"Novel Size and Surface Oxide Effects in Silicon Nanowires as Lithium Battery Anodes"

Matthew T. McDowell : Seok Woo Lee, Ill Ryu, Hui Wu, William D. Nix, Jang Wook Choi, and Yi Cui; Nano Letters , 8/9/11.

Additional Authors: Seok Woo Lee, Ill Ryu, Hui Wu, William D. Nix, Jang Wook Choi, and Yi Cui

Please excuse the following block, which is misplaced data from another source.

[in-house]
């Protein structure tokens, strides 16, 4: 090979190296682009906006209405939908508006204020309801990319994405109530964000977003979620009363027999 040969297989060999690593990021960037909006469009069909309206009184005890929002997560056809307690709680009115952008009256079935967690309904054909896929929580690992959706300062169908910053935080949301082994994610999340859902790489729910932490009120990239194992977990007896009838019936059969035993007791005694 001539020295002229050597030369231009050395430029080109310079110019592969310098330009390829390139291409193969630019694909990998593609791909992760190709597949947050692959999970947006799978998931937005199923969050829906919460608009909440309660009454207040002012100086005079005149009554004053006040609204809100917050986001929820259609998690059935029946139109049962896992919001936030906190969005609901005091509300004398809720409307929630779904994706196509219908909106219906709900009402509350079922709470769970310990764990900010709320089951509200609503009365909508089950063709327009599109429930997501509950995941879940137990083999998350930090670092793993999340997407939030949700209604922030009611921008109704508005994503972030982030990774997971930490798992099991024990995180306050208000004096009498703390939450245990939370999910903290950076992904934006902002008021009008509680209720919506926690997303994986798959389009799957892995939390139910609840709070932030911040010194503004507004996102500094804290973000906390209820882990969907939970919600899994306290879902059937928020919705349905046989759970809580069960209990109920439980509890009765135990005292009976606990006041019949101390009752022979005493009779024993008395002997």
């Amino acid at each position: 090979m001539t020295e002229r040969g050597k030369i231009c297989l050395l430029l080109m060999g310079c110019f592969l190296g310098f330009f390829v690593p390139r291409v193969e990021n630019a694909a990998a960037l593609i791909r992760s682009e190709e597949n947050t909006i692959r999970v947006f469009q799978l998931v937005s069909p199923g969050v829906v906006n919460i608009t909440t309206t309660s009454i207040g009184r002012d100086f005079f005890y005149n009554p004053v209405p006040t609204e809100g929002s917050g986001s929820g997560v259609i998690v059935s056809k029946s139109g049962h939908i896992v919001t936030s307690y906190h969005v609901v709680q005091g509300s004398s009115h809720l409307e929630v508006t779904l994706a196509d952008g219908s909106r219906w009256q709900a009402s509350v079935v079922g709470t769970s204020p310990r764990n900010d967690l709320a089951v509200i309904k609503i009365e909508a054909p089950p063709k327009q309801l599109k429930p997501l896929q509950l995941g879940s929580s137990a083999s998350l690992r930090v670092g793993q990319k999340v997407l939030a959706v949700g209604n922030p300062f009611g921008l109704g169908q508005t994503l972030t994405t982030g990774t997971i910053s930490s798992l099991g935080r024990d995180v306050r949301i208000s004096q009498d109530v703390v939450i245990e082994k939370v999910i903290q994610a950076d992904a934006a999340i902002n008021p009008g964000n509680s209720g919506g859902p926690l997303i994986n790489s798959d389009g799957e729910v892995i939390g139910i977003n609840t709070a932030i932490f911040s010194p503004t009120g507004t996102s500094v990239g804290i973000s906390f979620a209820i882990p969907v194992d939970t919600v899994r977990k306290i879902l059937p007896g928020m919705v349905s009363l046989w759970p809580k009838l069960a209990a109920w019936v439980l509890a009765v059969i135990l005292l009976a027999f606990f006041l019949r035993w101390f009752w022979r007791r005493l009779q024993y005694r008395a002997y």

With its high specific capacity, silicon is a promising anode material for high-energy lithium-ion batteries, but volume expansion and fracture during lithium reaction have prevented implementation. Si nanostructures have shown resistance to fracture during cycling, but the critical effects of nanostructure size and native surface oxide on volume expansion and cycling performance are not understood. Here, we use an ex situ transmission electron microscopy technique to observe the same Si nanowires before and after lithiation and have discovered the impacts of size and surface oxide on volume expansion. For nanowires with native SiO2, the surface oxide can suppress the volume expansion during lithiation for nanowires with diameters <50 nm. Finite element modeling shows that the oxide layer can induce compressive hydrostatic stress that could act to limit the extent of lithiation. The understanding developed herein of how volume expansion and extent of lithiation can depend on nanomaterial structure is important for the improvement of Si-based anodes.